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Top 10 indications that you moved up from ‘Offshore Staffing’ into Agile Software Development

Posted on: 09 March '11

‘Offshore Staffing’ relates to engineers staffed at offshore locations treated as augmented team members reporting into a lead sitting at the master location or onsite. While offshore staffing serves short-term tactical goals, it requires extensive one-to-one interactions and hence consumes significant communication and coordination overheads. As a result the team members continue to remain sincere ‘order-takers’ and do not find opportunities to understand the big picture in order to offer value to stakeholders. Even though there may be good reasons to start an engagement in ‘Offshore Staffing’ model, there are compelling benefits when stakeholders mature the engagement to the next level so that the team becomes agile and manages projects. In Software Product Engineering as well as Outsourced Product Development, agile software development has been the mantra of success over the past several years. However moving up from ‘Offshore Staffing’ is a collective decision of project stakeholders. I am sure you have experienced this.

At Mindtree we have collaborated with our partners in moving up the value chain. This requires lot of trust, support and strong governance to ensure results.

Here are the top 10 indications that you moved up from ‘Offshore Staffing’ into ‘Agile Software Development’.

  1. Offshore team is a structured team with a lead or manager. Team members have clarity on their roles and responsibilities. Everyone in the offshore team knows what everyone else does in the team. Key team members visit other locations couple of times a year for knowledge sharing and team bonding.
  2. Offshore team has adequate infrastructure support for day-to-day communication with remote teams. Team members do have access to Internet Messenger (IM), phone, and video conferencing in addition to email communication. Besides, the team members know efficient ways to utilize Internet Messenger or phone of video conferencing.
  3. Offshore team members do not perceive ‘Agile’ as a niche paradigm known to remote customer only or survive with inadequate preliminary awareness on agile. They are well aware of agile practices and have practiced agile for more than six months. Offshore team members organize knowledge sharing sessions to discuss agile best practices and share suggestions with customer teams.
  4. Offshore team members attend iteration planning meetings. Also they follow the similar set of agile practices followed by customer teams.
  5. Iterations are short (2 to 4 weeks) and estimation is done for tasks in small chunks. Offshore teams participate in estimation and prioritization of tasks. Working software is delivered at the end of each iteration and the team experiences continuous learning and improvement. While there is no change in iteration size, the overall model supports variations to scope in order to accommodate the priorities of stakeholders.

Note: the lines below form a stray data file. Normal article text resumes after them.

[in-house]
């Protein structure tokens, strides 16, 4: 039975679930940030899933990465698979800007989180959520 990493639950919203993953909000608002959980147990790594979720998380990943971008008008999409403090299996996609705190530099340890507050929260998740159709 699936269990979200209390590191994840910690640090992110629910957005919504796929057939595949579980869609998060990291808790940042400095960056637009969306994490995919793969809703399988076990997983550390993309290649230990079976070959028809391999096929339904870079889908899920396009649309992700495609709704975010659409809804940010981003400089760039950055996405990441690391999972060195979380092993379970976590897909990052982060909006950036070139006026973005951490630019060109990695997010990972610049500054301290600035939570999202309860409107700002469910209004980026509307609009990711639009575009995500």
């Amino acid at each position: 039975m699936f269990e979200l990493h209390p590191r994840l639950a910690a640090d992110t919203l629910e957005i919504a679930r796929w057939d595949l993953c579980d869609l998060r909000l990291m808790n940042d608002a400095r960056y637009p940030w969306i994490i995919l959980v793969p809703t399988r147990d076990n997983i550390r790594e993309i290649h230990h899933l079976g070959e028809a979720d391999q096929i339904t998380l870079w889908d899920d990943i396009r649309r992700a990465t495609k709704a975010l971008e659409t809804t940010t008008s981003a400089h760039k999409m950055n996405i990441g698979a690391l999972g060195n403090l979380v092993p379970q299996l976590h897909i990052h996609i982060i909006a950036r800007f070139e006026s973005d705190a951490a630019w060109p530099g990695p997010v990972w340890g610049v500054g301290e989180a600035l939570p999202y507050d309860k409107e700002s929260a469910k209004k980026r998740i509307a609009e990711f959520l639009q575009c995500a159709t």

6. Team members do not get daily task delegation emails from remote customer. There are no drastic changes to assigned tasks and do not have to do frequent context switching every day. However, team members embrace change swiftly with constructive discussions. Task assignment happens over a web-based tool that supports Agile Software Development. The scope of any iteration does not change during that iteration.
  7. Both onsite and offshore teams have access to a centralized version control system and adhere to the same set of build process and corresponding build scripts. Continuous Integration is practiced consistently.
  8. Both onsite and offshore teams use the same web-based tool for bug tracking, issue resolution and query resolution.
  9. Unit Testing happens all the time. Test Automation is passionately pursued in order to improve productivity.
  10. Everyone in the team understands the value of collective code ownership and more than 50% of the developers own the code. There has been an increasing trend in the percentage of developers who know the entire code base and exhibit code ownership. Team members are willing to move across various categories of tasks in the project in order to meet project goals. It is very rare to find someone in the team who attempts to claim “This is not my job.”

Any comments?

Mindtree Blog Archives

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  • Guru


    What kind of offshore and onsite team composition do you generally prefer? May be this was a generic question and i know it varies from project to project, but questions like
    1. How many onsite resources for a group of offshore resources? (Ratio)
    2. Is the Project Manager at onsite or offshore?
    3. Who runs operational work at onsite for a particular customer?


  • Guru,

    It varies between 0 and 20% & increases further incase of larger teams that excute multiple small but complex projects.

    Typically,we position Project Manager at offshore. In somecases we suggest a peer level person playing a similar role onsite.

    There are other onsite roles (such as Onsite Coordinator) that focus on coordination of engineering activities across sites. I understand that “operation work” in your question means predominantly “coordination of engineering activities”.

    Thanks for reading and commenting!

    Raja Bavani

  • Nick

    Thanks for such a very useful and very lovely post…..

  • Dennis Bonilla

    I am very interested in your Article about Offshore Software Development. It is more useful and helpful for me to make the Software application. Thanks for share this valuable post.

  • LendingWanted

    hey thanks for the informative post….